David Rudisha celebrates his second WR in one week, Rieti, September 2010, photo by PhotoRun.net.
Blanka Vlasic, Aviva London, August 2010, photo by PhotoRun.net
The bible of the sport, Track & Field News proclaims David Rudisha and Blanka Vlasic to be the 2010 Athletes of the Year. The IAAF chose them as well. Well, you can not do much better than that! Congratulations to both Mr. Rudisha and Ms. Vlasic for standing out in 2010, in our global sport!
An era is has ended. The man who should be credited with popularizing the Olympics to the masses, Bud Greenspan, has died. Mr. Greenspan died on Christmas day, December 25, 2010, at the age of 84 of complications from Parkinsons' disease.
Bud Greenspan celebrated the Olympic ideal, but most importantly, the Olympic athlete, both known, and unknown. From Jesse Owens revisiting his 1936 Olympic victories to John Stephen Akwahri's last place Olympic marathoner finisher in the 1968 Mexico Olympics, Greenspan understood the power of the Olympic Games. He also comprehended better than most, the power of chronicling the Olympic Games in film.
Greenspan's love and understanding of the power of the Olympic ideal, has given rise to generations of new sports fans, who also celebrate the Olympic ideal.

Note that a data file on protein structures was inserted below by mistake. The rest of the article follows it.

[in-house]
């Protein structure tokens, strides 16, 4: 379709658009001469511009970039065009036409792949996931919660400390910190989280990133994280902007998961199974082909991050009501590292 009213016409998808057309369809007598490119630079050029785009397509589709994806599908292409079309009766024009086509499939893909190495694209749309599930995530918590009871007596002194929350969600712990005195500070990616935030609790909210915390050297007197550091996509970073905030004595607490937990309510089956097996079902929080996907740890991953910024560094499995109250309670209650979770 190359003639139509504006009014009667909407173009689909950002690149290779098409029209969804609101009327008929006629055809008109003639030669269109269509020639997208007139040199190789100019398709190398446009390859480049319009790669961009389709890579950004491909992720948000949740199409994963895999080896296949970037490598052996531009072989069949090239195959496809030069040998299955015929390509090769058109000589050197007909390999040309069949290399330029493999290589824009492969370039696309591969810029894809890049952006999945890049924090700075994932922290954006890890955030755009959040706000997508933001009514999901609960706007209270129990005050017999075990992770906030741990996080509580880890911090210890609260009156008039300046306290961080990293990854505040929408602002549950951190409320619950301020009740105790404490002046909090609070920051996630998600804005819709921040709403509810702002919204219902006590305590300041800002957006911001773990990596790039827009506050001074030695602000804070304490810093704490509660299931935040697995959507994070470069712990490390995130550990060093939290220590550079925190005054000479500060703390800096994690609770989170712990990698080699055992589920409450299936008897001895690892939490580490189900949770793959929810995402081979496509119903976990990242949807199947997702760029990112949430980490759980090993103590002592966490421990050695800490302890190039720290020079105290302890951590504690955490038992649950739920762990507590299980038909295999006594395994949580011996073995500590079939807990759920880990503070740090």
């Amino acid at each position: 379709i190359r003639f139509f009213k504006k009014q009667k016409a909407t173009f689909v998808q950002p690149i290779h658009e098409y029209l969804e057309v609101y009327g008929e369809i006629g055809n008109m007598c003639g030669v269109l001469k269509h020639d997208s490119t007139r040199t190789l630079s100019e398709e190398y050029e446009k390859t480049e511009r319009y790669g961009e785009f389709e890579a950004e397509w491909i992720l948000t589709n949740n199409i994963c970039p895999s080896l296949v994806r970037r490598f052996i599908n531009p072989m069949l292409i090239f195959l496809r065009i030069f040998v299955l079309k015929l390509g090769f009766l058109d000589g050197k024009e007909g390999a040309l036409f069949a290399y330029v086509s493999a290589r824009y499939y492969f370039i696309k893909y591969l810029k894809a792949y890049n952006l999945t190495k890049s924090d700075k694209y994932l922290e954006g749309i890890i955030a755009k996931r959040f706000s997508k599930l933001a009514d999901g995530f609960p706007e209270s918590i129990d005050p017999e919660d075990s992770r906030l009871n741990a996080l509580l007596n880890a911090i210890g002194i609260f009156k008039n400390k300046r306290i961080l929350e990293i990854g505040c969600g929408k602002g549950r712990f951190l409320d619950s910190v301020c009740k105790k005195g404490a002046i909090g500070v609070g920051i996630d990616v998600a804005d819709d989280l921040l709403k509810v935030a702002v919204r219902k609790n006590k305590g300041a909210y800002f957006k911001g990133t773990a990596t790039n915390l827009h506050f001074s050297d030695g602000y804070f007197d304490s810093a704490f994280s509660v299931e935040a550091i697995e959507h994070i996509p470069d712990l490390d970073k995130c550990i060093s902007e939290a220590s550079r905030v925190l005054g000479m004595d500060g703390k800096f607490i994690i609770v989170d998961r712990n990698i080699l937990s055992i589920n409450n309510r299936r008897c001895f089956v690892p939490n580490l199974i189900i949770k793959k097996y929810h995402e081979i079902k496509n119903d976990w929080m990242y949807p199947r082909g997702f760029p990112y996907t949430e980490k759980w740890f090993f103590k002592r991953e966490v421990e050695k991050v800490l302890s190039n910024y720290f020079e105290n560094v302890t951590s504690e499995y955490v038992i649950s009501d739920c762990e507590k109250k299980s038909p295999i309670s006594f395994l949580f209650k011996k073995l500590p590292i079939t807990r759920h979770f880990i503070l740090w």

Ariane Friederich, Berlin 2009, high jump, photo by PhotoRun.net
Scratch Ariane Friederich out from Paris 2010 European Indoors! An achilles injury, which happened on December 22, and required surgery to her jump take off leg, was announced December 27. She will be out six months!
Bud Greenspan died on December 25, 2010, at the age of 84. From his first film on Olympic weightlifter John Davis, produced in 1952, Greenspan understood the power and beauty of the Olympic ideal. It was that ideal that he choose to focus the next fifty-six years of his life. Here is a short anecdote by Walt Murphy on the iconic status Greenspan held in the modern Olympic world...(picture is of 1896 Olympics in Athens, Greece, the first of the modern era).
Pole Vault Queen, Yelena Isinbayeva, photo by PhotoRun.net. Vitaly Petrov, is, if not the best, one of the best coaches of the pole vault on our small planet. Besides Sergei Bubka, who was one of his students during his formative years, Petrov has coached many other great vaulters, including Yelena Isinbayeva.
Petrov, in recent statements on the Russian Federation website, cast some questions on the fitness level of Yelena Isinbayeva, the current world record holder in the women's pole vault. Petrov pulls no punches. It seems that Yelena has not had enough indoor training sessions to give Petrov confidence in her fitness.
Yelena Isinbayeva is one of the most popular athletes in our sport, and her twenty-four world records in the pole vault, and Olympic and World Championship medals attest to her position at the top of the women's pole vault. The last two years, have been, however, difficult.